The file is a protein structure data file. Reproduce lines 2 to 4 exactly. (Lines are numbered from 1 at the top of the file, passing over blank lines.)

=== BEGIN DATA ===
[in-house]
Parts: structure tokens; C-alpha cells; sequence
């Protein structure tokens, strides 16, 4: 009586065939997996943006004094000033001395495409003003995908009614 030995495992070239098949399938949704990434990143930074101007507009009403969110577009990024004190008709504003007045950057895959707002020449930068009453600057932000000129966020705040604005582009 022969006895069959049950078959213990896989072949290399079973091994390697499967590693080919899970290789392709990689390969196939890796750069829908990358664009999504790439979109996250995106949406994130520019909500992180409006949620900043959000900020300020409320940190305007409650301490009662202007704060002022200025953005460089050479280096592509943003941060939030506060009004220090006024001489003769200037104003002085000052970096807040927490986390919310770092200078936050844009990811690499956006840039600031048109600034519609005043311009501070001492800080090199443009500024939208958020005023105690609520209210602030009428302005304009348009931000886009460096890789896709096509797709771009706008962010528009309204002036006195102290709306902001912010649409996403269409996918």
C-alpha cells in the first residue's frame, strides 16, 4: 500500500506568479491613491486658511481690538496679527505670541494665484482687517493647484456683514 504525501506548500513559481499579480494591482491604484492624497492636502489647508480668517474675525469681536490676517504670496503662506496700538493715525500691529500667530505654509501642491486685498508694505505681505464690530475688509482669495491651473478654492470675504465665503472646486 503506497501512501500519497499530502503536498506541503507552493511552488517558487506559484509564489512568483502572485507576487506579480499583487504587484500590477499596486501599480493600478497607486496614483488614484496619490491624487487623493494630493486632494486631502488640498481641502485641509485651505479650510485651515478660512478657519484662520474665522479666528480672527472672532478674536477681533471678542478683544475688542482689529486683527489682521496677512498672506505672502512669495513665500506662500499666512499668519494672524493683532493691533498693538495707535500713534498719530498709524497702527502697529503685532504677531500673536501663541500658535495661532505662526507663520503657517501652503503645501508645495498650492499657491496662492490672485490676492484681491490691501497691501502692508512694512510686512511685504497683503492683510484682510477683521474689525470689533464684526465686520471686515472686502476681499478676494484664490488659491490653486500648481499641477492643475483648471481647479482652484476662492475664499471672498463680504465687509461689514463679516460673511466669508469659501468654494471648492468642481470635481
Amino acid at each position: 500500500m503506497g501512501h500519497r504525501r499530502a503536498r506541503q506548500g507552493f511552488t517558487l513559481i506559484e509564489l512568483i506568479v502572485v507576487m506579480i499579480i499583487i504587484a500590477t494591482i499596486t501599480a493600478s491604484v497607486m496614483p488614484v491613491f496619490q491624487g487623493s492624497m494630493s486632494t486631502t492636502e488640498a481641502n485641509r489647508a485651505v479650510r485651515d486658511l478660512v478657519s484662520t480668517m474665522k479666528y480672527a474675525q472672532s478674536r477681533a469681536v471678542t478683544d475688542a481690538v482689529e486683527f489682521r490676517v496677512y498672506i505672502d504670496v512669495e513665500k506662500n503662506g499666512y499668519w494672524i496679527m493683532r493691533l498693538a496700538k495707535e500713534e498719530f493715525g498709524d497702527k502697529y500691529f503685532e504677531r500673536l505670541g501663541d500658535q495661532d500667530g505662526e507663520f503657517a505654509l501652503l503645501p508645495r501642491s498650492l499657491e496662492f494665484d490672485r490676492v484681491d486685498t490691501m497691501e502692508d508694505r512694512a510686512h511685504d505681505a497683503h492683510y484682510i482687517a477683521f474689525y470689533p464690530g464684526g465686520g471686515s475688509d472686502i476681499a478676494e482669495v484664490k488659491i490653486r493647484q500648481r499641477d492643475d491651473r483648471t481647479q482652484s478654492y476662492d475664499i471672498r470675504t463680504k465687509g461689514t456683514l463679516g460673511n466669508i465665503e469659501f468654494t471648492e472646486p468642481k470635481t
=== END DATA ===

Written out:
Parts: structure tokens; C-alpha cells; sequence
């Protein structure tokens, strides 16, 4: 009586065939997996943006004094000033001395495409003003995908009614 030995495992070239098949399938949704990434990143930074101007507009009403969110577009990024004190008709504003007045950057895959707002020449930068009453600057932000000129966020705040604005582009 022969006895069959049950078959213990896989072949290399079973091994390697499967590693080919899970290789392709990689390969196939890796750069829908990358664009999504790439979109996250995106949406994130520019909500992180409006949620900043959000900020300020409320940190305007409650301490009662202007704060002022200025953005460089050479280096592509943003941060939030506060009004220090006024001489003769200037104003002085000052970096807040927490986390919310770092200078936050844009990811690499956006840039600031048109600034519609005043311009501070001492800080090199443009500024939208958020005023105690609520209210602030009428302005304009348009931000886009460096890789896709096509797709771009706008962010528009309204002036006195102290709306902001912010649409996403269409996918």
C-alpha cells in the first residue's frame, strides 16, 4: 500500500506568479491613491486658511481690538496679527505670541494665484482687517493647484456683514 504525501506548500513559481499579480494591482491604484492624497492636502489647508480668517474675525469681536490676517504670496503662506496700538493715525500691529500667530505654509501642491486685498508694505505681505464690530475688509482669495491651473478654492470675504465665503472646486 503506497501512501500519497499530502503536498506541503507552493511552488517558487506559484509564489512568483502572485507576487506579480499583487504587484500590477499596486501599480493600478497607486496614483488614484496619490491624487487623493494630493486632494486631502488640498481641502485641509485651505479650510485651515478660512478657519484662520474665522479666528480672527472672532478674536477681533471678542478683544475688542482689529486683527489682521496677512498672506505672502512669495513665500506662500499666512499668519494672524493683532493691533498693538495707535500713534498719530498709524497702527502697529503685532504677531500673536501663541500658535495661532505662526507663520503657517501652503503645501508645495498650492499657491496662492490672485490676492484681491490691501497691501502692508512694512510686512511685504497683503492683510484682510477683521474689525470689533464684526465686520471686515472686502476681499478676494484664490488659491490653486500648481499641477492643475483648471481647479482652484476662492475664499471672498463680504465687509461689514463679516460673511466669508469659501468654494471648492468642481470635481